The iPhone is integral to Apple's (NASDAQ: AAPL) performance. It's no surprise, therefore, that reports of worse-than-expected demand for the company's newest iPhones have weighed on the stock recently. Shares fell 25% between Oct. 1 and market close on Dec. 12 as investors have growing concerns about the segment's prospects. If iPhone sales trends turn downward, they wonder, can the company keep growing?
Fortunately, Apple has one healthy catalyst to help soften the blow of any weakness in iPhone sales -- at least that's what investors hope. Apple's second-largest segment, services, has been firing on all cylinders. But what if Apple's services business is about to see a meaningful deceleration in its growth rate? One analyst is betting this will happen in fiscal 2019.
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Will services growth slow in fiscal 2019?
In a note on Wednesday (via Barron's), Macquarie Research analyst Benjamin Schachter lowered his 12-month price target for Apple stock from $222 to $188. "Unfortunately, right as investors are becoming more interested in Services as a meaningful part of the story, we think it is now about to slow," Schachter said.
Specifically, he estimates that services' year-over-year revenue growth rate in fiscal 2019 will be 22%, down from 26% growth in fiscal 2018 when excluding one-time items in both fiscal 2017 and 2018.
The segment, which includes revenue from the App Store, iTunes, AppleCare, Apple Pay, licensing, and other services, will see weaker tailwinds going forward, according to Schachter.
In particular, the analyst believes Apple's strength from the App Store in its Asia Pacific region, which he estimates accounts for almost 60% of total App Store spending, could lose some of its luster. This will be "led by first and foremost the freeze of new game registration in China that will start to become a more prominent drag on new game spending into next year," he said.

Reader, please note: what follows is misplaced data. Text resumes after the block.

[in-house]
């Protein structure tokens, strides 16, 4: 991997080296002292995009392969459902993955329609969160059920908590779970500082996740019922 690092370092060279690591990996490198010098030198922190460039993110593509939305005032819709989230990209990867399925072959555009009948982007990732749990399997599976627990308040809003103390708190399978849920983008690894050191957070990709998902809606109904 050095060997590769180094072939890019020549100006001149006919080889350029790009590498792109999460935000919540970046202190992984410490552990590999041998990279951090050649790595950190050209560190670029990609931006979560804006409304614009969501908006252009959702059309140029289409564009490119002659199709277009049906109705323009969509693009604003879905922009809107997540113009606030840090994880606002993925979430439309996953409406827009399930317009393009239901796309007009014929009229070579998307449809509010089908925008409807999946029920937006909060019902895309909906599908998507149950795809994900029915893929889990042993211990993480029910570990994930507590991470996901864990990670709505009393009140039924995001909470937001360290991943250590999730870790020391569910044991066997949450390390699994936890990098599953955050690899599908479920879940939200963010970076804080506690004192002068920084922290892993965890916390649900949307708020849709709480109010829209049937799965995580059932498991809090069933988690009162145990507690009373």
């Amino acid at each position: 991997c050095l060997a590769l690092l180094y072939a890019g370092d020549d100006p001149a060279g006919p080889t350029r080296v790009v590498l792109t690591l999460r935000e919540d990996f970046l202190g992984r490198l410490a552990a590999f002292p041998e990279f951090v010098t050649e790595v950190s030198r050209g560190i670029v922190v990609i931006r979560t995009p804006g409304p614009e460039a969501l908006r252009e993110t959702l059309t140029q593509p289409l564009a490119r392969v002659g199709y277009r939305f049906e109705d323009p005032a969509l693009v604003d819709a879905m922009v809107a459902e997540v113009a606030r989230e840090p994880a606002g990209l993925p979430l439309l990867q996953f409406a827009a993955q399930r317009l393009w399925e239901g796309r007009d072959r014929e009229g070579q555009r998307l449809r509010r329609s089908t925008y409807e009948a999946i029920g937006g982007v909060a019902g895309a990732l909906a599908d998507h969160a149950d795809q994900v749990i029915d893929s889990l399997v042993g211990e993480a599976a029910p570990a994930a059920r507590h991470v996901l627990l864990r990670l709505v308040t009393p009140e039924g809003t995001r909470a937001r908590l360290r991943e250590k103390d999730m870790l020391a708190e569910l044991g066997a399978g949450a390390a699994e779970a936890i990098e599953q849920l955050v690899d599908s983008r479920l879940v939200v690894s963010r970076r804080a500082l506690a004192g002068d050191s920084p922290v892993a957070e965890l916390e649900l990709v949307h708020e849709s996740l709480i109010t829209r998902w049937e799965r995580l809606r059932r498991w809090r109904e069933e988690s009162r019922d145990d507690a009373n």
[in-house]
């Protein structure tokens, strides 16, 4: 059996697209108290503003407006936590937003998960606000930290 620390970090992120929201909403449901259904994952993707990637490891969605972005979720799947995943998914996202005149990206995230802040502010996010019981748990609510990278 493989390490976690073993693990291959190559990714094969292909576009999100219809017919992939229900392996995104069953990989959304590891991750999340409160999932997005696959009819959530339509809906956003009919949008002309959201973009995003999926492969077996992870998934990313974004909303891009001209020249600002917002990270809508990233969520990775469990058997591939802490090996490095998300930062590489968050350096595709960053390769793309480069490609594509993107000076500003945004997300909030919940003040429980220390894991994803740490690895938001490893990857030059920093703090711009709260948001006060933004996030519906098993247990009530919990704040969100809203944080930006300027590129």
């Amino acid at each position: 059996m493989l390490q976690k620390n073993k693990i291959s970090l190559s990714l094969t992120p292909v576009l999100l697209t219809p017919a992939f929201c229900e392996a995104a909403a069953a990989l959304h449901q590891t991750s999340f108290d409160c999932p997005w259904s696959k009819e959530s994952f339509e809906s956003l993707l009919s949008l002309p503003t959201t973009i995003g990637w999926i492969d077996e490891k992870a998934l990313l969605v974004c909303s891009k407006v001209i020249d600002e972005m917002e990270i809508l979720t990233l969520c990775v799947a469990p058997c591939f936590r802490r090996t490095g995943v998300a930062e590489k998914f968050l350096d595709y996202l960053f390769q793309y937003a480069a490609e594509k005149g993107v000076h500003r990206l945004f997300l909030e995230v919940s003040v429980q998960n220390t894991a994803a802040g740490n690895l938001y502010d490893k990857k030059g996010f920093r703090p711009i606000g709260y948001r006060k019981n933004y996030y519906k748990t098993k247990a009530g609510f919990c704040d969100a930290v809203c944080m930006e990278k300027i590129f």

In addition, Schachter predicts that the company's momentum in Apple Care and licensing will also slow. And he notes that strong growth in Apple Music, iCloud, and Apple Pay are still too small to offset slower growth from the rest of the segment.
Still a key catalyst
Of course, 22% growth from services would still be strong -- especially considering that services now accounts for a meaningful 14% of revenue (up from 11% just two years ago). To this end, even Schachter is likely optimistic about services potential -- albeit less optimistic than he was. The analyst maintains an outperform rating on the stock, and his 12-month price target represents 11% upside from where shares closed the trading day on Wednesday.
Furthermore, it's worth emphasizing that Apple's services business wrapped up fiscal 2018 on a high note. The segment's revenue hit a record high in the company's fiscal fourth quarter, rising 27% year over year when excluding a one-time $640 million favorable impact in the year-ago quarter. In addition, management continues to have high expectations, guiding for annualized revenue in the segment to rise to about $50 billion in fiscal 2020 (up from $37 billion in fiscal 2018).
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